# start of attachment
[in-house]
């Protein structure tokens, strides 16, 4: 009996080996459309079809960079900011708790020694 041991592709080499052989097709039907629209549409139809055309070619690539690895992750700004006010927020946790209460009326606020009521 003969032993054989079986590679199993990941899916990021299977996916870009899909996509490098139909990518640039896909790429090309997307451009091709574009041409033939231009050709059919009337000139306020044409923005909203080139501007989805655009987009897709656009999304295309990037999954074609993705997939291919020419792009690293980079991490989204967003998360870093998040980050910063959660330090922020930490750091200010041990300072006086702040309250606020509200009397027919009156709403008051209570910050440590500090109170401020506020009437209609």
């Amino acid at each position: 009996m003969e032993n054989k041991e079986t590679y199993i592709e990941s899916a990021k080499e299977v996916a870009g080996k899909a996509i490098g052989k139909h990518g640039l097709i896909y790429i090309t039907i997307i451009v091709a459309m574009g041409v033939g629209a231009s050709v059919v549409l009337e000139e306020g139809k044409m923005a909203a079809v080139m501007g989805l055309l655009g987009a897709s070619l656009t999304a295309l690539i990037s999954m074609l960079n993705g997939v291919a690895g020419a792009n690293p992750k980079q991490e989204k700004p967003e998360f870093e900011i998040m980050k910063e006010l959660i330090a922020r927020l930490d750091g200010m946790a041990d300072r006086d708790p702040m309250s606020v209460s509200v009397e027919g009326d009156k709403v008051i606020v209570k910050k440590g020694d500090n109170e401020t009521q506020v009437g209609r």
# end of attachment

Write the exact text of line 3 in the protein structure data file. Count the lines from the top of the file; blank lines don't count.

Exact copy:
């Amino acid at each position: 009996m003969e032993n054989k041991e079986t590679y199993i592709e990941s899916a990021k080499e299977v996916a870009g080996k899909a996509i490098g052989k139909h990518g640039l097709i896909y790429i090309t039907i997307i451009v091709a459309m574009g041409v033939g629209a231009s050709v059919v549409l009337e000139e306020g139809k044409m923005a909203a079809v080139m501007g989805l055309l655009g987009a897709s070619l656009t999304a295309l690539i990037s999954m074609l960079n993705g997939v291919a690895g020419a792009n690293p992750k980079q991490e989204k700004p967003e998360f870093e900011i998040m980050k910063e006010l959660i330090a922020r927020l930490d750091g200010m946790a041990d300072r006086d708790p702040m309250s606020v209460s509200v009397e027919g009326d009156k709403v008051i606020v209570k910050k440590g020694d500090n109170e401020t009521q506020v009437g209609r």